There's no trick to building a fire in a cook stove but I never actually used one for cooking (teenage boys did not cook). I lived there after we moved from the town where I grew up but even there, a few people still used wood-burning kitchen ranges. The fact surprises me more now than it did then. Young minds do not dwell on such things.

    Although some people used starch when they did their laundry (on Mondays), my father worked for a laundry. It was the second largest employer in town for decades, after the railroad. It took the heavy machinery of a commercial laundry to turn out properly finished dress shirts with collars that still turned up at the points. They seemed to only come back folded and wrapped in brown paper with an inner piece of cardboard for stiffness that was something of a commodity for kids. The laundry would do sheets, too, of course, and the women did a sort of dance in folding the sheets after they came off the press. The laundry boasted an impressive array of machinery that would put a car factory to shame and most of the employees were women, including the owner. Whoever thinks that the only place for a woman was at home back then apparently never lived back then. I knew more mothers who worked than stayed at home.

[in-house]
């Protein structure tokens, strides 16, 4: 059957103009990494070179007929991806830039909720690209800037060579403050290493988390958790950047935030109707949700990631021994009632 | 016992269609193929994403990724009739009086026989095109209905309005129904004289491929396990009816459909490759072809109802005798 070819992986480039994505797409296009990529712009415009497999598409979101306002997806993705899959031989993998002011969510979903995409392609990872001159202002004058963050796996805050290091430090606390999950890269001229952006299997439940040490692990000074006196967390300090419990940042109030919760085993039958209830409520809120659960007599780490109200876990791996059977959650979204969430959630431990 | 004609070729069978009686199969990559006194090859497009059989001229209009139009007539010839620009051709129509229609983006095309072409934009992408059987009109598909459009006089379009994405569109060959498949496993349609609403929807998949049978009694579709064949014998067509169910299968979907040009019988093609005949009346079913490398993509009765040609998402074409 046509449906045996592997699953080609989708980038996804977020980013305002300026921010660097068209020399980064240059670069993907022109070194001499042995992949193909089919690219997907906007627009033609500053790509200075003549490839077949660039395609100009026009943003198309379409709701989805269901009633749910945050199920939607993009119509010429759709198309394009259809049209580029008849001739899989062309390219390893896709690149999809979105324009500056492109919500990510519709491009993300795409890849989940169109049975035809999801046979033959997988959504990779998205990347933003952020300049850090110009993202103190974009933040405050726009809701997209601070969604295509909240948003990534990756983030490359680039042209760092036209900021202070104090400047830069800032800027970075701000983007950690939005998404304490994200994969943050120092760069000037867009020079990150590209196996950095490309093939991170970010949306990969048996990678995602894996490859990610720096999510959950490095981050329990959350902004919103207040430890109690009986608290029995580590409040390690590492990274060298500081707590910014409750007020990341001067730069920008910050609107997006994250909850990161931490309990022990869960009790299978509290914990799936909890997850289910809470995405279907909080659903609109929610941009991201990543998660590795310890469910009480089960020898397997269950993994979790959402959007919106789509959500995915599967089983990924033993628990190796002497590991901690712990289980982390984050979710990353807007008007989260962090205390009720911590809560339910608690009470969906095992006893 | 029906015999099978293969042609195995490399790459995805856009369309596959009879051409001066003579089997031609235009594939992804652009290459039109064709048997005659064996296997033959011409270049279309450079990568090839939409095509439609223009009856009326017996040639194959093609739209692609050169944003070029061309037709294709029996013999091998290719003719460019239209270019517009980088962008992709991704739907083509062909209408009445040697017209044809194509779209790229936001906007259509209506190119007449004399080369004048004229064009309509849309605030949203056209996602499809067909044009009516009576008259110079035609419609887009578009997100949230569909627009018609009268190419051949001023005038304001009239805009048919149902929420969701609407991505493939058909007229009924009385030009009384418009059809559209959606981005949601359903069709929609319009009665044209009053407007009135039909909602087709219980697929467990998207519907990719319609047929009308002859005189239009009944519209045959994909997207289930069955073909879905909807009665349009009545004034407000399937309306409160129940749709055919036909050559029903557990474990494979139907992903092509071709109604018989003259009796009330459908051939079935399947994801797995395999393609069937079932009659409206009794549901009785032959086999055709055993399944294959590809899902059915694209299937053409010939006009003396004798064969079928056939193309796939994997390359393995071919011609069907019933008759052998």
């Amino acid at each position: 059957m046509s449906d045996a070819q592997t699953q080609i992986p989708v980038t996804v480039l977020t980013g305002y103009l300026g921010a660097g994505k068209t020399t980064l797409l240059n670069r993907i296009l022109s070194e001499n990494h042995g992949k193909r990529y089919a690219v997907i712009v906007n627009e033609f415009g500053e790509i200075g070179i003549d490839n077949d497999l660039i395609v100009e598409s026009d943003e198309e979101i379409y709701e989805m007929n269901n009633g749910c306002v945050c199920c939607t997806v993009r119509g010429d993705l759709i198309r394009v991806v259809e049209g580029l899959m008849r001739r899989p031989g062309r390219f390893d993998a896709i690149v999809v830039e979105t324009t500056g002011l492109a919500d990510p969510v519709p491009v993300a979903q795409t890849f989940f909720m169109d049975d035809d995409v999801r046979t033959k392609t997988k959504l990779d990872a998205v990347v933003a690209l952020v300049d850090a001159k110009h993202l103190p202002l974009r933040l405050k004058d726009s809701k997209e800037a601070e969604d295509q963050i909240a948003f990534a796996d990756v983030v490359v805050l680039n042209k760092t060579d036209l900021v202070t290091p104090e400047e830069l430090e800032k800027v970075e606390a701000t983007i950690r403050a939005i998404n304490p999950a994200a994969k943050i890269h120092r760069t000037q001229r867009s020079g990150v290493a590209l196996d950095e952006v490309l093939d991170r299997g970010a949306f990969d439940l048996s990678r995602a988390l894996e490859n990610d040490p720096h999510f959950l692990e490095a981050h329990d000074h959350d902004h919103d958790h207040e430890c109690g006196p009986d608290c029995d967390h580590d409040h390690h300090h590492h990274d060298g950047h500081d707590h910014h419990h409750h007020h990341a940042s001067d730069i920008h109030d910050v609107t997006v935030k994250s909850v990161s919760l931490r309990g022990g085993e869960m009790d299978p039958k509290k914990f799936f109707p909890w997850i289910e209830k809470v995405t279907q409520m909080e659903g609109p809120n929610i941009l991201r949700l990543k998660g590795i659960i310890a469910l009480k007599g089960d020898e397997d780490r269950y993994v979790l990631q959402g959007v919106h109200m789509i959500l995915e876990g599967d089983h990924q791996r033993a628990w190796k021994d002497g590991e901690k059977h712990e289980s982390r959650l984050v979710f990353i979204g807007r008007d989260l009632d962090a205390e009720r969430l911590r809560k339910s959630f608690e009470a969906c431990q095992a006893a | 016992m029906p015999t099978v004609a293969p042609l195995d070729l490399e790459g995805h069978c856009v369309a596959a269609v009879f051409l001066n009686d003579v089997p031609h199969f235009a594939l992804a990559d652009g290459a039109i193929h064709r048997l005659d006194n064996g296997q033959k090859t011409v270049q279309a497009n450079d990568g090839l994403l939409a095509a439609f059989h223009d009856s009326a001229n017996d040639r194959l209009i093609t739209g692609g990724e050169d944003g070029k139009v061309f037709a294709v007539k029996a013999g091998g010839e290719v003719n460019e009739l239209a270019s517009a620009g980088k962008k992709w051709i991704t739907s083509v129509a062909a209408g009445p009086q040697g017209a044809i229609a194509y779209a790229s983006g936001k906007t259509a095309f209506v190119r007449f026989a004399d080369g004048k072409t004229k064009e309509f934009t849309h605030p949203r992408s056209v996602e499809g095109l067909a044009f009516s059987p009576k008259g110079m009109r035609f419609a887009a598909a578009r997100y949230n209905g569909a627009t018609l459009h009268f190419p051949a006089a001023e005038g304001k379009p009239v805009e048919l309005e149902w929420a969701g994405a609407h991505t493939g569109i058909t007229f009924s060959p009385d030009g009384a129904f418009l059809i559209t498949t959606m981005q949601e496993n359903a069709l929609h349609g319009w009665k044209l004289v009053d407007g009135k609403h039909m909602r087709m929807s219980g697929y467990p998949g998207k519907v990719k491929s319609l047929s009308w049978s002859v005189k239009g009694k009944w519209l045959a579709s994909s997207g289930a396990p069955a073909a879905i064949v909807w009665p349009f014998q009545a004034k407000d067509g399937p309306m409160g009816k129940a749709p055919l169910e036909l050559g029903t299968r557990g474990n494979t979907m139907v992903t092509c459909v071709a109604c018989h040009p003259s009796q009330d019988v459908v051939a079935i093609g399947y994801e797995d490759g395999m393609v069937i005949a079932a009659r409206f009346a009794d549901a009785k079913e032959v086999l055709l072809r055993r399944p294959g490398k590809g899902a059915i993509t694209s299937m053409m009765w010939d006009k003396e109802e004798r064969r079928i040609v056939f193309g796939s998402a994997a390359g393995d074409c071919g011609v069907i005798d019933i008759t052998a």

LizzieMaine and 2jakes like this.
  16. Raising seven kids, my mother had to work.
    One job was at a department store selling bed items.
    Having a thick accent, her biggest concern was when customers asked for “sheets”.
    I would tell her to say linens or bed covers instead